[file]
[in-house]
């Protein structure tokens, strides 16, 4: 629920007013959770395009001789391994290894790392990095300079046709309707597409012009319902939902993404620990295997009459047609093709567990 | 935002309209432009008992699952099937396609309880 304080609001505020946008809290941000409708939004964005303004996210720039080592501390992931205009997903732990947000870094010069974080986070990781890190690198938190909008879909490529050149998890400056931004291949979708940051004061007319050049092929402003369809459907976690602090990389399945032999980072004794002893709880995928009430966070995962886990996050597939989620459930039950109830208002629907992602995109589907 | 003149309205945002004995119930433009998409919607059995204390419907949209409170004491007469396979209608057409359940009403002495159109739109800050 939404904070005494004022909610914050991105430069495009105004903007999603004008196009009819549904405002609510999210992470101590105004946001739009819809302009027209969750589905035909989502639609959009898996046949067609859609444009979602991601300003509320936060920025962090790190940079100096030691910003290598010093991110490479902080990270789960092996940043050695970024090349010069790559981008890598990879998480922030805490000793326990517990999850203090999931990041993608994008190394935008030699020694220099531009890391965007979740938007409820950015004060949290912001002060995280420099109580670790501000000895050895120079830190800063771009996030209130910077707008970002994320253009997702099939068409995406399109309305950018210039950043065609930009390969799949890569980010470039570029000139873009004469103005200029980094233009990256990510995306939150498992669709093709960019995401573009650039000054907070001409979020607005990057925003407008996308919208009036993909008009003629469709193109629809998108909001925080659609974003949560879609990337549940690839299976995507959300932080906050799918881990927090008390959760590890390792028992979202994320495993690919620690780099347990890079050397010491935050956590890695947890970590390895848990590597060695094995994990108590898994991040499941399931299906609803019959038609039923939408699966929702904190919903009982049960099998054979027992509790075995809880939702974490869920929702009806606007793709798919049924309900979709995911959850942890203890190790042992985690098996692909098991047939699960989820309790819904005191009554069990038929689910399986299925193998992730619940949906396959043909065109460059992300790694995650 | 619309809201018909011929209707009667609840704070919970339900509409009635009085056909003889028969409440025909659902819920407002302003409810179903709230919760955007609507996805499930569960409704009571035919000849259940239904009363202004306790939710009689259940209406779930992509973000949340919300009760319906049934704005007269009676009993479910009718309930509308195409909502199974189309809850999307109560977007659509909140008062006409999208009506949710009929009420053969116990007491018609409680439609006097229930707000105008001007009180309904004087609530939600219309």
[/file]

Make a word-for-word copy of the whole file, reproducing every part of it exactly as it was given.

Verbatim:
[in-house]
């Protein structure tokens, strides 16, 4: 629920007013959770395009001789391994290894790392990095300079046709309707597409012009319902939902993404620990295997009459047609093709567990 | 935002309209432009008992699952099937396609309880 304080609001505020946008809290941000409708939004964005303004996210720039080592501390992931205009997903732990947000870094010069974080986070990781890190690198938190909008879909490529050149998890400056931004291949979708940051004061007319050049092929402003369809459907976690602090990389399945032999980072004794002893709880995928009430966070995962886990996050597939989620459930039950109830208002629907992602995109589907 | 003149309205945002004995119930433009998409919607059995204390419907949209409170004491007469396979209608057409359940009403002495159109739109800050 939404904070005494004022909610914050991105430069495009105004903007999603004008196009009819549904405002609510999210992470101590105004946001739009819809302009027209969750589905035909989502639609959009898996046949067609859609444009979602991601300003509320936060920025962090790190940079100096030691910003290598010093991110490479902080990270789960092996940043050695970024090349010069790559981008890598990879998480922030805490000793326990517990999850203090999931990041993608994008190394935008030699020694220099531009890391965007979740938007409820950015004060949290912001002060995280420099109580670790501000000895050895120079830190800063771009996030209130910077707008970002994320253009997702099939068409995406399109309305950018210039950043065609930009390969799949890569980010470039570029000139873009004469103005200029980094233009990256990510995306939150498992669709093709960019995401573009650039000054907070001409979020607005990057925003407008996308919208009036993909008009003629469709193109629809998108909001925080659609974003949560879609990337549940690839299976995507959300932080906050799918881990927090008390959760590890390792028992979202994320495993690919620690780099347990890079050397010491935050956590890695947890970590390895848990590597060695094995994990108590898994991040499941399931299906609803019959038609039923939408699966929702904190919903009982049960099998054979027992509790075995809880939702974490869920929702009806606007793709798919049924309900979709995911959850942890203890190790042992985690098996692909098991047939699960989820309790819904005191009554069990038929689910399986299925193998992730619940949906396959043909065109460059992300790694995650 | 619309809201018909011929209707009667609840704070919970339900509409009635009085056909003889028969409440025909659902819920407002302003409810179903709230919760955007609507996805499930569960409704009571035919000849259940239904009363202004306790939710009689259940209406779930992509973000949340919300009760319906049934704005007269009676009993479910009718309930509308195409909502199974189309809850999307109560977007659509909140008062006409999208009506949710009929009420053969116990007491018609409680439609006097229930707000105008001007009180309904004087609530939600219309």